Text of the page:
The whole thing is backwards. The discarded garments should have hit the ground well ahead of the appearance of the diapers. But maybe they had to get a sitter first. Life is a great circle, after all.

The beer bottles and cans in the normal roadside debris might indicate what fueled the process of disrobing. And there's some Red Bull for energy.

EDIT 8-10: This morning I noticed a razor lying near the toothbrush. Not just a cheapie disposable, this was a black and silver weapon of whisker destruction. I swear it was not there before.

Tuesday, August 07, 2012

When come back bring pie!!*

Happy customers sometimes bring gifts. I've been fortunate enough to make this customer very happy for several years. She brought this blueberry pie on Sunday. Big G and I were holding the fort by ourselves. We were tempted to leave an empty plate and a note that said "you shoulda been here!"

At home I got to continue the pie festival with the cellist's pecan cookie crust blueberry pie:

Great for dessert or as breakfast with some Greek yogurt on top, it's a perfect companion for a cup of coffee.

Ride to eat. Eat to ride.


Odds and ends

One of our seasonal resident customers really loves electric bikes. He's been bringing them in since his buddy Lee Iacocca turned him on to his first one in '99. This is one from his latest fleet, which he brought in for tuneups in the spring.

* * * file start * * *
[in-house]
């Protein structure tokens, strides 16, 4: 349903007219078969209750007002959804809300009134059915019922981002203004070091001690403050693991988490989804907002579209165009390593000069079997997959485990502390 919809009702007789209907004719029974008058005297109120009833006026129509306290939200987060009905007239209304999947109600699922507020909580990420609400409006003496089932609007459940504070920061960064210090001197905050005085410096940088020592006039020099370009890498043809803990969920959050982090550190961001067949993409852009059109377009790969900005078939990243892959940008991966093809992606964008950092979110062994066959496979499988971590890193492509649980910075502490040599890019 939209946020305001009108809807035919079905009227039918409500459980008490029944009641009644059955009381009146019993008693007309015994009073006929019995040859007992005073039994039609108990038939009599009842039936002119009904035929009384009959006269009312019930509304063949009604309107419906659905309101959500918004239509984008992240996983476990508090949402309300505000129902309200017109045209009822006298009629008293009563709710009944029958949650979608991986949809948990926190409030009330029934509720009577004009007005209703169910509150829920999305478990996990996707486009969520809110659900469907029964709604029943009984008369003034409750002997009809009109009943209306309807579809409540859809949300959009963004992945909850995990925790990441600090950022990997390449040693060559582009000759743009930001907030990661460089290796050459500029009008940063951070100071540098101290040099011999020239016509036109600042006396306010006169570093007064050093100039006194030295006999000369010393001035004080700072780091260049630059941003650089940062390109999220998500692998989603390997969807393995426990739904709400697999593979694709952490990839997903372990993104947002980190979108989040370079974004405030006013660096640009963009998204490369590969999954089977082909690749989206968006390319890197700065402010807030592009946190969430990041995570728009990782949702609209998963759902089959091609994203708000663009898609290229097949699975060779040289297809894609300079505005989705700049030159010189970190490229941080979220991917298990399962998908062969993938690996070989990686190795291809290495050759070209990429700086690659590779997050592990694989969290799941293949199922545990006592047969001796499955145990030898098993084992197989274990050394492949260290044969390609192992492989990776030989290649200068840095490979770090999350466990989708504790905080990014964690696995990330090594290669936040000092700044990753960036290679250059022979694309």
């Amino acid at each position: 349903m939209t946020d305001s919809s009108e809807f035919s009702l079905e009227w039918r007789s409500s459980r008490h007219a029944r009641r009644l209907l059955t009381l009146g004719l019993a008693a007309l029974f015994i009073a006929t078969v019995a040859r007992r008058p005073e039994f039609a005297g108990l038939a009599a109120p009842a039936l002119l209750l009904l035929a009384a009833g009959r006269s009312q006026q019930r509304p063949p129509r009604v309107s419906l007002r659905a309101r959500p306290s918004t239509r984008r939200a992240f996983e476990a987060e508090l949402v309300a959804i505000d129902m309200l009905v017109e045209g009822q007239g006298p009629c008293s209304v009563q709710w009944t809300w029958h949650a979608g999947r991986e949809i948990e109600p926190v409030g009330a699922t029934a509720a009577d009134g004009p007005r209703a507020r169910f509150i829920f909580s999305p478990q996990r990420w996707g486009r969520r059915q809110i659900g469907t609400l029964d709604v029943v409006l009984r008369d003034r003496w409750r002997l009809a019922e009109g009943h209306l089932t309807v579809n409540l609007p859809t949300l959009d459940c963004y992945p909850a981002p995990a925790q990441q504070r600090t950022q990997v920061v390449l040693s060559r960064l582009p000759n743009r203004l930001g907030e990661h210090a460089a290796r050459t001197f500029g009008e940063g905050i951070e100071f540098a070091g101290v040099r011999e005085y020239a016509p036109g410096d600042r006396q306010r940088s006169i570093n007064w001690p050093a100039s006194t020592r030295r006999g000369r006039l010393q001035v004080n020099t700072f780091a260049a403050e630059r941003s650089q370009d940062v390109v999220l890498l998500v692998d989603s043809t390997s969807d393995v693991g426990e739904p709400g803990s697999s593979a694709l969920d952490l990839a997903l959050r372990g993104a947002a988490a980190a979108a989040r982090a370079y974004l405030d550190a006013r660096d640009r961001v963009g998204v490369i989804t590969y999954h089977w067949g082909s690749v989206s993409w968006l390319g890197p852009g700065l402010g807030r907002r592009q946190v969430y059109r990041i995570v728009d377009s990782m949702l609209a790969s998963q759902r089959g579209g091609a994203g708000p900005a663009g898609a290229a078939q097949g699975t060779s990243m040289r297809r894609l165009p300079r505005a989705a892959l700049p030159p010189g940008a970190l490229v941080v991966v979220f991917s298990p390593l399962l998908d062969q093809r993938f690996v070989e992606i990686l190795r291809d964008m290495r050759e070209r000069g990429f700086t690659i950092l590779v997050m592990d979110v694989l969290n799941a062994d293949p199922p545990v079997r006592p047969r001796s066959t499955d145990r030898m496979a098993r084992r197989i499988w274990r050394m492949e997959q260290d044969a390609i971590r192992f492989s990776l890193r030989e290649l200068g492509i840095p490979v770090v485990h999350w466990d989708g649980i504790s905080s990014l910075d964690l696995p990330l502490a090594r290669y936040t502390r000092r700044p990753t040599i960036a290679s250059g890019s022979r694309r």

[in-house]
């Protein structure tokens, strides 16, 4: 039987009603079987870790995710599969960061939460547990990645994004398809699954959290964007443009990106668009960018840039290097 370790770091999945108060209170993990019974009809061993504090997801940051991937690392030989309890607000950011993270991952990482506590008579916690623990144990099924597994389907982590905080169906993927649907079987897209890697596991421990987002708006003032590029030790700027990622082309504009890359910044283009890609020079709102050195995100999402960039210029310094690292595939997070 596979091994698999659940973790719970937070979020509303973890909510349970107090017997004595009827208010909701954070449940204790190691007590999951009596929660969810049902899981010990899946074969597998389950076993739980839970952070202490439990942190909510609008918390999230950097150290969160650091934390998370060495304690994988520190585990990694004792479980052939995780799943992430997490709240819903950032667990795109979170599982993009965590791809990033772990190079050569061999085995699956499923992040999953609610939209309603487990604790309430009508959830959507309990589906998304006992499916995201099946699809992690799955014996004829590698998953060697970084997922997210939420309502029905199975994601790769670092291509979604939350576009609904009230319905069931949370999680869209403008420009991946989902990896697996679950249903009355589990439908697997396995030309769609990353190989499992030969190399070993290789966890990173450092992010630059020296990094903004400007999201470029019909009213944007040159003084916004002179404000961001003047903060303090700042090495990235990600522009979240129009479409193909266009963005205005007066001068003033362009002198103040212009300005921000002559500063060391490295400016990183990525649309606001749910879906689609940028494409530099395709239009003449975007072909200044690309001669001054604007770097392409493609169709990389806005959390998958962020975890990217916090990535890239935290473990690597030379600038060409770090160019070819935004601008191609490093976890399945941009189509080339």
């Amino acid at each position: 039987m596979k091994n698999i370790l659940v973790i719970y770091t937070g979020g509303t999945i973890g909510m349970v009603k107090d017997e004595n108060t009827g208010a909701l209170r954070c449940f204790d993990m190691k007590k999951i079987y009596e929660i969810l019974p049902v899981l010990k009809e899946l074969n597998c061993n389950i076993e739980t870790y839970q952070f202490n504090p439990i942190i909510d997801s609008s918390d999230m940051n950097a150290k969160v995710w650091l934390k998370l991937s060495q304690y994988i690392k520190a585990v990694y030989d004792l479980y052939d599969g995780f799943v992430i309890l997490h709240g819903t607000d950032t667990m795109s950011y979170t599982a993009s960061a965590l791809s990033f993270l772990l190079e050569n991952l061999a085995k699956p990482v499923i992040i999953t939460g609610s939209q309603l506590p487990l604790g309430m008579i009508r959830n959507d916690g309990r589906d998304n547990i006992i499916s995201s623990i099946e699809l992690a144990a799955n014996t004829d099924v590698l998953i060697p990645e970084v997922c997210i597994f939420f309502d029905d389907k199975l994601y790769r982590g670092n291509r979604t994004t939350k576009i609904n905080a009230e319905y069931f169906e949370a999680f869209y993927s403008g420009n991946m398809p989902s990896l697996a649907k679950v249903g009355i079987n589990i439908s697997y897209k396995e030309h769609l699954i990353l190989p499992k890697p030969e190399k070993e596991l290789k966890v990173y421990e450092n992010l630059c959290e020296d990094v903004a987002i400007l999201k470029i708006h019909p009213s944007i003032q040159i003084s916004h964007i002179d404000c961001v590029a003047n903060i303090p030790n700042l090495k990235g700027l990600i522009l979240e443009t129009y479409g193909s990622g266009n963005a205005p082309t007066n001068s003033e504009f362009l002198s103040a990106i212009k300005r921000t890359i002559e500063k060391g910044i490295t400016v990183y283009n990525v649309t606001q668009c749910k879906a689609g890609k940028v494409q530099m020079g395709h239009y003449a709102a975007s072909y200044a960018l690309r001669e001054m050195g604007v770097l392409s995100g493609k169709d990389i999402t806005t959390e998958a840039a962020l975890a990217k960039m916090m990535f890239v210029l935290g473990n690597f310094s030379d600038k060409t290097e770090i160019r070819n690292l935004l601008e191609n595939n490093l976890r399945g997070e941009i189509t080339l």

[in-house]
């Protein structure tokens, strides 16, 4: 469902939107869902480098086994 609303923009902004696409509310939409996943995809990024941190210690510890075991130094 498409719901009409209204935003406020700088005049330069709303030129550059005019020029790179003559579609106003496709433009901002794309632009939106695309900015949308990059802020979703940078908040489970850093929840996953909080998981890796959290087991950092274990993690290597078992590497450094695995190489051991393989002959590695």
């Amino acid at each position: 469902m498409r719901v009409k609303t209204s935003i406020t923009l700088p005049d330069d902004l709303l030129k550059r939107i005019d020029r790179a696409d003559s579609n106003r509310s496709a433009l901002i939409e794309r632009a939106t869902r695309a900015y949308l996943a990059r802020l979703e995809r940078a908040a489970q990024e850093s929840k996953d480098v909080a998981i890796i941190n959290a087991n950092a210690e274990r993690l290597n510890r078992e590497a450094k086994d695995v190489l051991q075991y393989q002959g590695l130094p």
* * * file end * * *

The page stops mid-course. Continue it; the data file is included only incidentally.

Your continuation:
On another day this oddity came in. It's a Fuji with a 27-inch frame. Fuji and Raleigh offered the largest production frames in the 1970s. Notice the seat height. The rider actually fits this bike. I could not even stand over the top tube.

Sunday, August 05, 2012

Exorcism update

On the bike that kills front derailleurs we installed a Shimano Sora 9-speed compact crank. Brand new. Fresh start. The bike now shifts perfectly, according to the owner, who retrieved it and test rode it a few days ago. We're on to new crises now.

Our illustrious leader got his Shimano Ultegra rear derailleur to shift successfully on a SRAM 12-32 cassette, launching us on a little spree, defying compatibility recommendations. A customer venturing into hill climbs from her familiar realm of triathlons got the 12-32 treatment. The Zipp 404 wheel on which we put the cassette functions very well on her Surly Pacer and extremely adequately on her Serotta. Who woulda thunk it?